Samples were collected at the time of AKI diagnosis, except in ischemia-reperfusion group, in which samples were collected on the seventh day after transplantation, and when AKI was solved.

Whole blood samples were collected in EDTA tubes to prevent further in vitro complement activation. Samples were transported on ice and centrifuged to obtain plasma, and plasma was stored in aliquots at –80°C avoiding multiple freeze/thaw cycles.

Plasma samples were thawed at 37°C, and sandwich ELISAs were used to measure C5b-C9 membrane attack complex (MAC) according to the manufacturer’s protocol (Hycult biotech). Briefly, samples and standards were incubated in microtiter wells coated with antibodies recognizing human MAC, streptavidin-peroxidase conjugate was used to bind the biotinylated tracer antibody, and the enzyme reaction was stopped by the addition of oxalic acid. The absorbance at 450 nm was measured with a spectrophotometer, a standard curve was obtained by plotting the absorbance versus the corresponding concentrations of the MAC, and finally, the MAC concentrations were determined from the standard curve.

2.3. Statistical Analyses

Data are presented as mean (± standard deviation), absolute numbers, or percentages. Statistical significance was evaluated by using the Student’s t-test or Paired t-test when it was required. Multiple-group comparisons were performed using ANOVA test, and univariate receiver-operating characteristic (ROC) curve analysis was performed to determine whether plasmatic MAC concentrations predicted AKI and the predictive value of MAC for AKI. ROC curves were considered statistically significant if the 95% CI of the area under the ROC curve (AUC) did not overlap 0.5. Statistical tests were performed in SPSS software, v 21, Chicago, IL, USA.

3. Results

3.1. Patient Characteristics

A total of 156 patients were included. Eighty one of them (52%) were diagnosed as having AKI and 75 (48%) were controls with normal renal function (non-AKI patients). Distribution according to the main AKI etiology was as follows: septic group (; AKI 13 patients (52%) versus non-AKI 14 patients (48%)), ischemia-reperfusion group (; AKI 29 patients (57%) versus non-AKI 22 patients (43%)), nephrotoxicity group (; AKI 21 patients (43%) versus non-AKI 28 patients (57%)), and multifactorial group (; AKI 18 patients (62%) versus non-AKI 11 patients (38%)). Distribution according to the main etiology is detailed in Figure 1.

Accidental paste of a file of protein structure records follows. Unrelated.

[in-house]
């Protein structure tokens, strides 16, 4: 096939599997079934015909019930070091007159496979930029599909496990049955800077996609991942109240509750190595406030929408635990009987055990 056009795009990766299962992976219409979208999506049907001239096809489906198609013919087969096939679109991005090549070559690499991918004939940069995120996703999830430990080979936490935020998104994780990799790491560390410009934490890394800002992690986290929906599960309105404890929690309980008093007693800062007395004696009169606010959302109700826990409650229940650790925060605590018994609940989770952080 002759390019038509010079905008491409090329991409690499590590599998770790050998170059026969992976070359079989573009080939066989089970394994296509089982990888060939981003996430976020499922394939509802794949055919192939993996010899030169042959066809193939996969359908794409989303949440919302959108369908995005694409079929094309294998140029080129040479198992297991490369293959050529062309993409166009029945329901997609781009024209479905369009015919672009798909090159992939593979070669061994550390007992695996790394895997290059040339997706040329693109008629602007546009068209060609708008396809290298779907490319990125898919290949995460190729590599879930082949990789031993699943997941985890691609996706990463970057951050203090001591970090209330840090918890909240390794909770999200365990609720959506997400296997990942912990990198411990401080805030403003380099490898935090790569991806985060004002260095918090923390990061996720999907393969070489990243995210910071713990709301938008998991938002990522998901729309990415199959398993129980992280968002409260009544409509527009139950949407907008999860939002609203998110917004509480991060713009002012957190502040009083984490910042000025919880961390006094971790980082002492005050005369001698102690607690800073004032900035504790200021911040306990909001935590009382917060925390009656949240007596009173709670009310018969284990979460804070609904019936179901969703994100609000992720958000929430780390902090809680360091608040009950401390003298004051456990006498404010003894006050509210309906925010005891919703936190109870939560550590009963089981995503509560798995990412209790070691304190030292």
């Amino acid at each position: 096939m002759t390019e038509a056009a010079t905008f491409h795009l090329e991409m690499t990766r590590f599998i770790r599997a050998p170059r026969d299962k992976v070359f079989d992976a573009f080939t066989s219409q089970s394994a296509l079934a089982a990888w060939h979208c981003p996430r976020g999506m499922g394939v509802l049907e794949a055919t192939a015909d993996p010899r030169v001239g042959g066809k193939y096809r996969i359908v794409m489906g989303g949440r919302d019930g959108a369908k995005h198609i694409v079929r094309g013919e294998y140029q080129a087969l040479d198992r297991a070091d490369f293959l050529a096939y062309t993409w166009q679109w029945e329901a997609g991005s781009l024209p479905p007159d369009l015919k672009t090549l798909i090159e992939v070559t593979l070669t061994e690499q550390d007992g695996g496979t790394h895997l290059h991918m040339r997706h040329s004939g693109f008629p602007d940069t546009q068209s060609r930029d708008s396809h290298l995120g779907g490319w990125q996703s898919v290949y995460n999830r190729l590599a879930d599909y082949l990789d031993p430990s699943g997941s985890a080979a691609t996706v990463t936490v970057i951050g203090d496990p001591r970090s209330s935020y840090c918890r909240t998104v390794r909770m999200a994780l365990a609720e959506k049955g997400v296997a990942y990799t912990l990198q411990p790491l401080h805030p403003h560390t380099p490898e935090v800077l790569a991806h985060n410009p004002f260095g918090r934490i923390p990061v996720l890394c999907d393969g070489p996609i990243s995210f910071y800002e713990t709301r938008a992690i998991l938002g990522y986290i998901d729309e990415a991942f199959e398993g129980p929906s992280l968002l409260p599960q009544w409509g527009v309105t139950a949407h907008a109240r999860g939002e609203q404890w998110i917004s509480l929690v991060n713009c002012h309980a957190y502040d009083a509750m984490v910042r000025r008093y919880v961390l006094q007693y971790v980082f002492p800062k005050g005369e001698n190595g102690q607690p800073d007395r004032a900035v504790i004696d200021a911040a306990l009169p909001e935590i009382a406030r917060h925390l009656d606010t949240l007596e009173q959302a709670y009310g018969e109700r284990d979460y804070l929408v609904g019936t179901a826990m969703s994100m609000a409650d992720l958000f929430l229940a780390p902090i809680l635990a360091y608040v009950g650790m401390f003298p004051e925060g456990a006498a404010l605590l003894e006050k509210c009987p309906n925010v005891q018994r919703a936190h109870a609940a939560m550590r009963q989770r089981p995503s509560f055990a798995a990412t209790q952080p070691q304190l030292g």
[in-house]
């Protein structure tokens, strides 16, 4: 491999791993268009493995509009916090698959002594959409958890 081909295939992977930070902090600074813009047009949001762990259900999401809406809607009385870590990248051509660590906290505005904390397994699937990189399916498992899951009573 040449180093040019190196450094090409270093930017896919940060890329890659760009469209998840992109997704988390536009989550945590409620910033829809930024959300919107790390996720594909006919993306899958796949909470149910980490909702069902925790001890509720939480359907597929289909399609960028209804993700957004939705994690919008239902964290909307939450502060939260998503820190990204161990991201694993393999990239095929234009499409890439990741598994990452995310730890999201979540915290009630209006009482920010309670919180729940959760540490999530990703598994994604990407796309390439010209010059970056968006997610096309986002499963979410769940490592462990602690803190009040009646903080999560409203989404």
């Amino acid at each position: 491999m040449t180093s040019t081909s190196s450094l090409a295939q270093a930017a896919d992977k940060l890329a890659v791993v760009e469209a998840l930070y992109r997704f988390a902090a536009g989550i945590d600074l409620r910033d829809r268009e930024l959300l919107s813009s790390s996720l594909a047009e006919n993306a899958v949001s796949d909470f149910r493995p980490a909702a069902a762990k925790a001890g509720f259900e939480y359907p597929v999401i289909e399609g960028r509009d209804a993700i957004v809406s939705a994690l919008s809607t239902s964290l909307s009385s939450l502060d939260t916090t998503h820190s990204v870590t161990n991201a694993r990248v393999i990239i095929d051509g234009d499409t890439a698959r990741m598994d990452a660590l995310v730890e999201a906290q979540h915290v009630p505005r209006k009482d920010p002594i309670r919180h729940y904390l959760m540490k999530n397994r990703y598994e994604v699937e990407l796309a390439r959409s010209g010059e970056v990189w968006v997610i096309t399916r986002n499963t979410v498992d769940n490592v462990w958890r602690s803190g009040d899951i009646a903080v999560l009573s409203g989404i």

All patients were Caucasian, mean age was years, and 102 (65%) were men. There were no statistically significant differences in demographic variables and past medical history data between AKI group and non-AKI group. Baseline characteristics of the study population are shown in Table 1.


AKI ( )Non-AKI ( )

Age (years) 64.3 ± 14.361.5 ± 16.4
Male sex50 (61.7%)52 (69.3%)
Diabetes mellitus21 (25.9%)14 (18.7%)
Hypertension55 (67.9%)44 (58.7%)
Coronary artery disease6 (7.5%)16 (21.3%)
Mortality17 (21%)11 (14.7%)

AKI: Acute kidney injury.

For analysis, patients were assigned to their worst RIFLE category according to serum creatinine criteria. Fifteen patients (18.5%) were included in “risk” group; 13 patients (16%) were included in “injury” group; 33 patients (40.7%) were included in “failure” group; 20 patients (24.8%) were included in “loss” group, and nobody was classified in End-Stage-Renal-Disease (ESRD).

During hospitalization, 27 AKI patients needed renal replacement therapy; 21 of them recovered renal function, fully or partially, without the need to hemodialysis at time of discharge. In the AKI group (81 patients), at time of hospital discharge, 60 patients recovered partial or full renal function, 36 (23.1%) and 24 (15.4%), respectively.

3.2. Plasmatic Concentrations of C5B-C9 Complement Membrane Attack (MAC)

Plasmatic MAC concentration was significantly higher in AKI-patients than in those with normal renal function ( versus  mAU/mL, ) (Figure 2). The difference is maintained independently of the AKI etiology (Table 2) and is proportional to the severity of AKI, measured by RIFLE classification; the mean value of MAC concentrations in “Risk” patients was 4905.4 mAU/mL and in “Injury” patients was 5246.3 mAU/mL, and the mean value of plasmatic MAC in “Failure” patients was 6971 mAU/mL, showing a progressive increase. In addition, correlation coefficient showed a direct relationship between serum creatinine and MAC plasmatic concentrations (Pearson coefficient 0.28, ).


AKI EtiologyAKINon-AKI

Septic group5407.5 ± 997.43743.4 ± 408.30.001
Ischemia-reperfusion group8040 ± 816.44450.6 ± 382.70.001
Nephrotoxicity group4906.6 ± 636.51278.7 ± 152.30.002
Multifactorial group4720.6 ± 2572312.3 ± 236.40.001